Top 5 Documentaries to Educate your Mind


Let’s face it, we are all getting older, and in turn more interested in learning about the world. We all learn about it in different ways, be it books, television, or social media. Truth is, documentaries inject essential quality in a world which is otherwise lacking. They have a particular quality in that they relay people’s thoughts of a social issue, time period and current events. Here at DISS. we want to provide you, the next generation, with quality information to better yourself and also our society as a whole. Here is a look at 5 documentaries which can expand your mind and get you talking about some important issues in OUR world.


  1. Adam Curtis – Hypernormalisation

This documentary looks at the progression of power politics in the world expressing the philosophies of the different conceptions of cyberspace and the Internet and how they affect our society today. Curtis through a mix of eccentric cinematography tells the backstory behind many events, which affect our world today. It gives us a sense of how important history and the consequences we still face today due to the decisions of the past. Curtis through this film asks us to take a closer look at the perceptions created by our politicians and the affect it has on our ability to get to the heart of the decision-making.


  1. Ava DuVernay – 13TH

In the aftermath of the Donald Trump winning the election, this is one to watch to realise how messed up America truly is. It depicts the systematic oppression of the black community from the days of slavery to mass incarceration. The film indicates Bill Clinton’s Crime Bill and attacks this focus by many US Presidents’ on law and order to gain votes. With eloquent speakers throughout the film it educates you on the past struggles of black activists and gives hope to a new generation backed by the powers of social media. It’s aim is to turn the images of those suffering from police brutality in to a political fight.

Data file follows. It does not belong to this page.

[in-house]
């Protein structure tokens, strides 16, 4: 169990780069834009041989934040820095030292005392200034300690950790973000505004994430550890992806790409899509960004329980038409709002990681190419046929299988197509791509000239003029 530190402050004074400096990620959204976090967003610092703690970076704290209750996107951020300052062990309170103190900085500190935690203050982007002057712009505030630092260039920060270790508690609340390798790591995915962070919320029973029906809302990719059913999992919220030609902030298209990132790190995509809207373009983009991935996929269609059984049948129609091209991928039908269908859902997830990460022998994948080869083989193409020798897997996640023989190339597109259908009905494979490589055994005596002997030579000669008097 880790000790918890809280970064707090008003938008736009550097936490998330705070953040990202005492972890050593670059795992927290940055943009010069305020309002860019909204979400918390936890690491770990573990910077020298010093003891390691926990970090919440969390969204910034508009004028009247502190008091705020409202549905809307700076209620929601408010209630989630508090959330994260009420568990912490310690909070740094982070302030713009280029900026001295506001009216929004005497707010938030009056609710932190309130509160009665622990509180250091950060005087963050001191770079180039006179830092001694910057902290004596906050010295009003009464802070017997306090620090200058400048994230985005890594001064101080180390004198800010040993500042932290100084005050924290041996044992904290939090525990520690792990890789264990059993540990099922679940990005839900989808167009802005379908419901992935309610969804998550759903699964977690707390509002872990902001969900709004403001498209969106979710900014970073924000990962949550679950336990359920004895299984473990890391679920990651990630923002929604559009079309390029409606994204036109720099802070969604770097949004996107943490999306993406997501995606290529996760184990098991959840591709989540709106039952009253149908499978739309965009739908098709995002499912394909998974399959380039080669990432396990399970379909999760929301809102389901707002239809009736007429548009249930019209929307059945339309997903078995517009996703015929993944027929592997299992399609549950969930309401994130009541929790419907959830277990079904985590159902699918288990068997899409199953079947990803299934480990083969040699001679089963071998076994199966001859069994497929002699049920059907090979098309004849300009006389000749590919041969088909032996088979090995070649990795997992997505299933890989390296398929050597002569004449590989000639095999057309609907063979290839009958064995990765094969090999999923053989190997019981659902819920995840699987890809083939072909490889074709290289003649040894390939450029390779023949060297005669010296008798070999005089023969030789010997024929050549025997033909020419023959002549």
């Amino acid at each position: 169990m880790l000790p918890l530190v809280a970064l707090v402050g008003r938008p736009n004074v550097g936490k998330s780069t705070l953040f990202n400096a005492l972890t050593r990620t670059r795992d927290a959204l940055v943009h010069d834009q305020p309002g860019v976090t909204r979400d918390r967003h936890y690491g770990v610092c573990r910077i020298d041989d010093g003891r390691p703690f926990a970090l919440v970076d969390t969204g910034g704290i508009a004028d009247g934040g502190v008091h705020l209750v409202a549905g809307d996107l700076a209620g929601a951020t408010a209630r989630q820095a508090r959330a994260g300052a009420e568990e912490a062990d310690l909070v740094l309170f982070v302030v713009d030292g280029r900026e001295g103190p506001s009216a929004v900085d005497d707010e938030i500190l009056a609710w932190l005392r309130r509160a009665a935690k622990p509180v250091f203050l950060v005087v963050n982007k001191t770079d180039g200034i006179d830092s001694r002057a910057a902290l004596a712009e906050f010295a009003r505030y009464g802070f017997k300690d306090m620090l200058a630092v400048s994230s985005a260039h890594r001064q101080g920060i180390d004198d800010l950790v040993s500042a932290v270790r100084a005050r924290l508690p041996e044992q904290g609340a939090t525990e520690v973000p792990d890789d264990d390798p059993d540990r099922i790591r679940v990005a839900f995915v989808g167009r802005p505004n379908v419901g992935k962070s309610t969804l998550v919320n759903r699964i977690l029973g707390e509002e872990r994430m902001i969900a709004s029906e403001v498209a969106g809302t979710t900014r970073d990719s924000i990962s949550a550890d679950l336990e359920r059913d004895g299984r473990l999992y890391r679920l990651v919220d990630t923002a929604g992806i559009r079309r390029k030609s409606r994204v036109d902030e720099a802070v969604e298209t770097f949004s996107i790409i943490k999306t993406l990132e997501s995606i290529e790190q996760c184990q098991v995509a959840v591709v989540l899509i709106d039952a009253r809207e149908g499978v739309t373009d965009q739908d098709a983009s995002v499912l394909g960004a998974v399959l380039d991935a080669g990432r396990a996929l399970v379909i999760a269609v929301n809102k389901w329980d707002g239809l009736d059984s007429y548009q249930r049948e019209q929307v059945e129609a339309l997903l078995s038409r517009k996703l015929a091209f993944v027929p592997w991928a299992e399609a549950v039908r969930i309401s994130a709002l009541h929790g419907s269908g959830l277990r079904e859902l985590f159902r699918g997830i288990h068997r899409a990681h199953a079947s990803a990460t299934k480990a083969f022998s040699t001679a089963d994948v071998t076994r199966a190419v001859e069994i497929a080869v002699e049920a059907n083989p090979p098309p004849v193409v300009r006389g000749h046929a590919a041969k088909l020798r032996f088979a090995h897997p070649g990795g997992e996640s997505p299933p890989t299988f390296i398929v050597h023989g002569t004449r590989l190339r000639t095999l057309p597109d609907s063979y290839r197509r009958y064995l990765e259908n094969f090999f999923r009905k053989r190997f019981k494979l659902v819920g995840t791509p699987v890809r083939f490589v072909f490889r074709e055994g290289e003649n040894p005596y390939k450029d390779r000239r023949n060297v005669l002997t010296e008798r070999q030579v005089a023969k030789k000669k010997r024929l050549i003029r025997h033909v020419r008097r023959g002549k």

1. Usayd Younis & Cassie Quarless – Generation Revolution

Generation Revolution follows two activists’ movements in London, the Black Revs and the R Movement. This film gives us an insight into the world of activism and in particular activism amongst young people. It depicts many of these activists practicing the cause of intersectionality fighting for a whole host of issues not just that of black rights. It is a very real depiction of protest politics tacking you to the heart of the protest and also following the decision making and time constraints that are so difficult in these organisations. It provides you with inspiration of the different types of people in activism and hopefully will inspire you.


  1. Keith McCarthy – Born Risky

These series of short documentaries explore the issue of gender identity. The quality of this film is to teach the audience about people’s experiences with gender identity. The personal nature adds to this element and hopefully breaks down barriers for many in the LGBT community. The campaign starring Grayson Perry states that ‘sometimes the greatest risk is to be yourself’. This is indicated as the whole host of people involved in the show come from different backgrounds indicating the diverse nature of gender identity. The most important aim of the film is to de-stigmatise this issue and if one person can go about being more confident in the gender they are driven by the film has achieved it’s goal.


  1. Fisher Stevens – Before the Flood

This film produced by Leonardo Di Caprio indicates that contrary to the thoughts of many corporate companies who still wish to ruin this earth, climate change is happening and fast. Di Caprio with this film questions his own position as UN ambassador for Climate Change but then aptly uses his fame and status to speak to a host of different people on this issue, from top scientists to Pope Francis. This films sole purpose is education the audience in to the realities of this issue, what we can do to prevent it happening, and the realities of what can happen to OUR earth.

words by Ayo Fagbemi

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